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By GRACIE HART 473 views

7 Useful Habits That Will Make Your Life Safer

We live in a world of dangers and uncertainties. While being safe may feel like a luxury you don’t need especially when looking for money or having fun, it’s a fundamental right. You contribute much to your safety through awareness, proactive measures, and empowered choices. The three help you form a safety code that guides your habits. Personal routines will determine your physical, mental, and data safety.

Simple Habits to Make Your Life Safer

Your actions determine your safety. Interactions with others online and offline will define their control over you. From busy city streets to online interactions and phone calls to quiet suburban neighborhoods, safeguarding yourself is paramount. But personal safety begins with you. Here are a few habits that will make your life safer.

1.  Interaction Awareness

Relationships with other people are habitual regardless of whether you’ve engaged them previously or are doing so for the first time. Habitual interactions can be both beneficial and detrimental based on your approach. People you interact with can put you in danger willingly or unwillingly. Enhancing your interaction awareness of the people you engage with is vital. If a relationship or engagement with someone risks your physical or mental well-being, it’s not worth it.

2.  Mind Your Phone Communication

While mobile phones are some of the most progressive devices one must have, a lack of caution is dangerous. Criminals have devised several ways to rip you off money or steal your data using mobile phones. For example, some will clone your phone, allowing them to read messages sent to you and listen to your calls. Others will make phishing calls or messages intended to con you.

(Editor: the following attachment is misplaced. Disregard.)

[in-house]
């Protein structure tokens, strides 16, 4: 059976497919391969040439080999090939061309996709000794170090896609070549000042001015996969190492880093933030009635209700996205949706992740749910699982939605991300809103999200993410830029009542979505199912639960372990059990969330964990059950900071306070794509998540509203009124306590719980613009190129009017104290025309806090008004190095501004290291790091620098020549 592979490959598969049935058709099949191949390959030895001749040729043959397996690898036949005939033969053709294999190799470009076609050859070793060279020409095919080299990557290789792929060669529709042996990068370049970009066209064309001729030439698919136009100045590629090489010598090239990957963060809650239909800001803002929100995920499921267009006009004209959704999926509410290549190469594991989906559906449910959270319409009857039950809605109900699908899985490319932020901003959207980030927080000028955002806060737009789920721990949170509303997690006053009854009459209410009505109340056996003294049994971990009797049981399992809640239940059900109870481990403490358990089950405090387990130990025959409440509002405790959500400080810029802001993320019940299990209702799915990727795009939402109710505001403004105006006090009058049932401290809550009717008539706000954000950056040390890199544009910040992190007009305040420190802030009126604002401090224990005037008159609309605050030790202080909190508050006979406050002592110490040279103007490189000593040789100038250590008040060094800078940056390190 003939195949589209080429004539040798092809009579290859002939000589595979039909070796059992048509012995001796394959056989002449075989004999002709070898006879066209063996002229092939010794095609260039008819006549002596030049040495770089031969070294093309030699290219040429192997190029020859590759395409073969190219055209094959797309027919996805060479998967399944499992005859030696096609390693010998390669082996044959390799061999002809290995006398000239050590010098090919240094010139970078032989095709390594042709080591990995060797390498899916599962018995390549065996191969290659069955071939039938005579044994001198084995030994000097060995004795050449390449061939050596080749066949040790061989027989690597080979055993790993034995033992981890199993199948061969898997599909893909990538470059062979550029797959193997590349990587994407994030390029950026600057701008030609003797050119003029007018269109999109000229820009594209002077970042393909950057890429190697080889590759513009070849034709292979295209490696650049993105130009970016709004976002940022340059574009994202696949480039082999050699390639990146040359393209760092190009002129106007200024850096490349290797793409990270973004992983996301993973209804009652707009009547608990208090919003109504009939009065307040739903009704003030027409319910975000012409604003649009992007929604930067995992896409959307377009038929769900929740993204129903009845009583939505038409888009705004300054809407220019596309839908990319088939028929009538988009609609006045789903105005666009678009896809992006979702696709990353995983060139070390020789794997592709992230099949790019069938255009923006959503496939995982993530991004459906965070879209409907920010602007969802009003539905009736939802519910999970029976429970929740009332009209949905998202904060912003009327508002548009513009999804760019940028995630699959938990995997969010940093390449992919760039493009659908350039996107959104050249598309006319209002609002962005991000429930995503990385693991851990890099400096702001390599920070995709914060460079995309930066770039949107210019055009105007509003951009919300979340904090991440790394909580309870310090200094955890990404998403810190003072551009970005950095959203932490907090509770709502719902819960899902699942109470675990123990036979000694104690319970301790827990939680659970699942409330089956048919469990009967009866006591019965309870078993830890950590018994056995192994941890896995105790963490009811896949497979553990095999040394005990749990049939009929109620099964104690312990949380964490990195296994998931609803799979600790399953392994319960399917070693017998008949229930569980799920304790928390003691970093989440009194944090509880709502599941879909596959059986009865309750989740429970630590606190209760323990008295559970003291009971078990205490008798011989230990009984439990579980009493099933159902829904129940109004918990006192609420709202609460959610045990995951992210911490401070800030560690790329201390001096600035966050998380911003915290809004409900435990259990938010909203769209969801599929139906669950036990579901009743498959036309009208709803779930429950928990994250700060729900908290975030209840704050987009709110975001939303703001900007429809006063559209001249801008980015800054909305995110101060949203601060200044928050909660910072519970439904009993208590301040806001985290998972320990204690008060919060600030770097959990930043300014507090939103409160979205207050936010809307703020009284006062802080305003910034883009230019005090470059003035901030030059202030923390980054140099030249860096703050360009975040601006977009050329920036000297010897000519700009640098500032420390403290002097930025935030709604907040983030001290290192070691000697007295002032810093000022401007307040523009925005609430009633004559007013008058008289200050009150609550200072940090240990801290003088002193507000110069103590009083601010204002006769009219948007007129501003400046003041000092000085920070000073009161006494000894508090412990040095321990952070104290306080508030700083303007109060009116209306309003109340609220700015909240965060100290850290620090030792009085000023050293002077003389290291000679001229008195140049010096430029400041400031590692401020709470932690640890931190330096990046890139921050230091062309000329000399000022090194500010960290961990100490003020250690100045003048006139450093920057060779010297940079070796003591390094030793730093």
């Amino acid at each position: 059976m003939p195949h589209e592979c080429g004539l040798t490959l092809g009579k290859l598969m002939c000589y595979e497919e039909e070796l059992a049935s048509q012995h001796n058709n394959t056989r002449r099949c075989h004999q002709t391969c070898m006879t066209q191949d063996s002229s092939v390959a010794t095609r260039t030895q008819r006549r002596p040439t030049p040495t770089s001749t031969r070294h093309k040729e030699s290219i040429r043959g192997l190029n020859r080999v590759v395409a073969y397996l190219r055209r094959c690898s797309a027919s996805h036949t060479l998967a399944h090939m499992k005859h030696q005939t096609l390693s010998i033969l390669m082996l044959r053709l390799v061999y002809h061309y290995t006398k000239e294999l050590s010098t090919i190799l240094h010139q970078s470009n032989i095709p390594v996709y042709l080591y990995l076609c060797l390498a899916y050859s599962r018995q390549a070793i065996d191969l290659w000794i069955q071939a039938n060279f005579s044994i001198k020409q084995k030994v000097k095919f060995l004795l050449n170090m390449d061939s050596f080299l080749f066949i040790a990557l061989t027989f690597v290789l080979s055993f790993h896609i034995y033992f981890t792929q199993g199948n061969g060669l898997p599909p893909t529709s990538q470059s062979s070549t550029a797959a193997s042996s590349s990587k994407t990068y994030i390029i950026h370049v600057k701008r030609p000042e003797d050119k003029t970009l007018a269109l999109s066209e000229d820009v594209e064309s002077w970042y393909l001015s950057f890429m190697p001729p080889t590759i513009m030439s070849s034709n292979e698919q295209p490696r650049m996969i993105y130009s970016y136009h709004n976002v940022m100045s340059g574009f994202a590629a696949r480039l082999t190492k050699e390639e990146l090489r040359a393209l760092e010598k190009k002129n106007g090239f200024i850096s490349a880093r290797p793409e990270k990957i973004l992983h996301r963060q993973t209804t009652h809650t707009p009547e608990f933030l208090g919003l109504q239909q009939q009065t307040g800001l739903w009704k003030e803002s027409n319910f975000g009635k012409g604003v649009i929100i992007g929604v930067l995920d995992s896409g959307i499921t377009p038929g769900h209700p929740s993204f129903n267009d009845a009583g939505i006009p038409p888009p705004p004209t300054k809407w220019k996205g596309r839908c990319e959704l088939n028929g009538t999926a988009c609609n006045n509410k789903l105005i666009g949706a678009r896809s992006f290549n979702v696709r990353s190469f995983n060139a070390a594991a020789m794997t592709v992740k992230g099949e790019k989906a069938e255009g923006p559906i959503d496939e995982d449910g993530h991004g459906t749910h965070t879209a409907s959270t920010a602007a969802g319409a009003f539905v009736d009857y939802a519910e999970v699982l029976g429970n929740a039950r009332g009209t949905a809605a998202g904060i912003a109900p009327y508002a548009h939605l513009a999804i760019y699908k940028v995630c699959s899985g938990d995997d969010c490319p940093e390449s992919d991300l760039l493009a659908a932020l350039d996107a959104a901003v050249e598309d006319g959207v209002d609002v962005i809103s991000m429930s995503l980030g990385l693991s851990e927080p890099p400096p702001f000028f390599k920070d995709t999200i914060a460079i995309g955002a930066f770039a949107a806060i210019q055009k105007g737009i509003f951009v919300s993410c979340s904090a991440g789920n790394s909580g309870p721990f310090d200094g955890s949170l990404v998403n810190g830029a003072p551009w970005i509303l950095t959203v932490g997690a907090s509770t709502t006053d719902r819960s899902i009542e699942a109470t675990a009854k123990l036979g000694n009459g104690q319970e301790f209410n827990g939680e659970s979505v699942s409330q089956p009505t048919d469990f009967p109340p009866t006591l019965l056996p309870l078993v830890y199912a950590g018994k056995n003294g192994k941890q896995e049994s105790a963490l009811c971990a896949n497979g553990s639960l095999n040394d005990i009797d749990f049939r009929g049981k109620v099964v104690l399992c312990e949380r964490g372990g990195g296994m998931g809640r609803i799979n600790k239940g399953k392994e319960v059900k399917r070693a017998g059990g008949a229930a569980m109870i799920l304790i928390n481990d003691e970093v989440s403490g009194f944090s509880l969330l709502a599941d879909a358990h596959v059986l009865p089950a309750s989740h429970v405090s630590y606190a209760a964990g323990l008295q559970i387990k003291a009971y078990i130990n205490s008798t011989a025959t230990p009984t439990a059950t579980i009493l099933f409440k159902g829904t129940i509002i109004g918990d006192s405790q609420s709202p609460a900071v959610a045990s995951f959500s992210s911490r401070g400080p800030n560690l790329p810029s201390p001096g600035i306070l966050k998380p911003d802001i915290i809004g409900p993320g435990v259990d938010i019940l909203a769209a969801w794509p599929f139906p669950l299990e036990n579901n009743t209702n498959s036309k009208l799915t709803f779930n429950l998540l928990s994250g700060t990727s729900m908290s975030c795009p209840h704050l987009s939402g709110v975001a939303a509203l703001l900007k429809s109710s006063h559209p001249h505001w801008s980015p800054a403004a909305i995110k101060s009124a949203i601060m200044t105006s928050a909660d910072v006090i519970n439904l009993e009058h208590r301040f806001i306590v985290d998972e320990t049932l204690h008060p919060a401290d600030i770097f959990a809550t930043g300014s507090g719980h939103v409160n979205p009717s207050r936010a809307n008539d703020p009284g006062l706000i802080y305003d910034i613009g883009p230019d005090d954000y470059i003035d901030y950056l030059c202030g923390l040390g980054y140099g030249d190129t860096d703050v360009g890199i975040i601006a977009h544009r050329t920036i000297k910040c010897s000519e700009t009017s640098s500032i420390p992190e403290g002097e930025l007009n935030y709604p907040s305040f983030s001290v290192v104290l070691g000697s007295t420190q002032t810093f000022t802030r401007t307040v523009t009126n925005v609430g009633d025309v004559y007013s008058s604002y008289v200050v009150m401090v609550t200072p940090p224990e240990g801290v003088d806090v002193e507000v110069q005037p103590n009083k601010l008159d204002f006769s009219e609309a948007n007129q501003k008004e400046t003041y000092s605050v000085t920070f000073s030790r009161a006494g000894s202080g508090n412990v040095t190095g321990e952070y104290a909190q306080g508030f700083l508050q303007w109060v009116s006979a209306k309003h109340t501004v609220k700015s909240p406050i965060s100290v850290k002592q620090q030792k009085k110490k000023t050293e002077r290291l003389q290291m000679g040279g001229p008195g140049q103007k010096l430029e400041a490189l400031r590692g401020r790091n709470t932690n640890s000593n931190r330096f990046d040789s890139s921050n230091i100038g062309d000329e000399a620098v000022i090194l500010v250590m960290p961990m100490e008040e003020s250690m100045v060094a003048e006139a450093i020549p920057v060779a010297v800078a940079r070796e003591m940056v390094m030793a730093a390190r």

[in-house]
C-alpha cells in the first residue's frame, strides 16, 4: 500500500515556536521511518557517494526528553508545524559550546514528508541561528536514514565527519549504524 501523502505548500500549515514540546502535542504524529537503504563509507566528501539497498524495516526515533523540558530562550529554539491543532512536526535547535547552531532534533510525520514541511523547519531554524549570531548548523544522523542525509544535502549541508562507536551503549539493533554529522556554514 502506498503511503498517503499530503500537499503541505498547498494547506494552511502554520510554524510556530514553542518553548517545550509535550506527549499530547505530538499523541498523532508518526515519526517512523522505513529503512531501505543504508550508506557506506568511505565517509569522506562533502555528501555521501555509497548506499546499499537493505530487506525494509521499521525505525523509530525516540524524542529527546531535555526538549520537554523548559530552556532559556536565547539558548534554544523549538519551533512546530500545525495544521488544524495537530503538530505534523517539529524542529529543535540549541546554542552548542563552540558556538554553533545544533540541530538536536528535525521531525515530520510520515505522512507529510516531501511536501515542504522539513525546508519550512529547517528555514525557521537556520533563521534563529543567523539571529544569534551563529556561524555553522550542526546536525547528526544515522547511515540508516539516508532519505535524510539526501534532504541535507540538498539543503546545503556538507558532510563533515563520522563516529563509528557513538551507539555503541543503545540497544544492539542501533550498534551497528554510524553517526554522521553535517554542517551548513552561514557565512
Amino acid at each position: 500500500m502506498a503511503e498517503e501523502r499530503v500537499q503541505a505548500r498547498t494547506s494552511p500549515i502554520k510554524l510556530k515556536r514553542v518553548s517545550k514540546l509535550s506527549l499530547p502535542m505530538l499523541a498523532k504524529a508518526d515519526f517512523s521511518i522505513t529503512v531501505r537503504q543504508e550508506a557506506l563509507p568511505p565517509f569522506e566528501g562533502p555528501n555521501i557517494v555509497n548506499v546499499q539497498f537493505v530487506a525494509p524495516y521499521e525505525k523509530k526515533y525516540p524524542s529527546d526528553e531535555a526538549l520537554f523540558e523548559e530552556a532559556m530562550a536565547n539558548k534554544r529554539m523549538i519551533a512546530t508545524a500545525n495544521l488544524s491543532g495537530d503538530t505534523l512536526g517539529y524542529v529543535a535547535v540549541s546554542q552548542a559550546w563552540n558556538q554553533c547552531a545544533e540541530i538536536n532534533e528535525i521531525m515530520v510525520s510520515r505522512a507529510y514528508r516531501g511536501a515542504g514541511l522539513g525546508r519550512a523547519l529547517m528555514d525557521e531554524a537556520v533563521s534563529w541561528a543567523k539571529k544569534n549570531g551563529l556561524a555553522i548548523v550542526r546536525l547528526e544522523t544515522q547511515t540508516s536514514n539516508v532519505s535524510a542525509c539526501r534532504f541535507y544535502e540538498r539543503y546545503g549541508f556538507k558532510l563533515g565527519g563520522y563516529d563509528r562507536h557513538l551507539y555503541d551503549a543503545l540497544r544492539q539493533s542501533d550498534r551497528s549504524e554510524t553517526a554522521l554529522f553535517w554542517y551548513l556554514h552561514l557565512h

You can avoid falling for such tricks in several ways. First, make it a habit not to share your phone handset with everyone. Secondly, check the identity of your caller or people sending you messages. You can do this by keying in the unknown caller’s number or email on Nuwber and hitting the search button. That gives you the identity of the caller within seconds. Knowing a caller helps you decide which calls to accept or ignore.

3.  Set Boundaries

Developing a habit of establishing limits with other people can keep you safe. Setting boundaries protects you from manipulation and abuse. Clearly stating your limits defines what you will and will not tolerate, making it hard to get manipulated or exploited. Again, it reduces stress and anxiety. Boundaries help foster healthy relationships and communicate your expectations and needs to others.

Again, having limits safeguards your emotional and physical health. It’s through boundaries you limit access to personal time, space, and emotional energy. That helps you avoid exhaustion, burnout, and unhappiness.

4.  Limit Exposure on Social Media Platforms

Social media has revolutionized our interactions. But this comes with a high risk if you’re not careful. While engaging people online can help you create a network of friends and keep in touch with them, it can ruin you.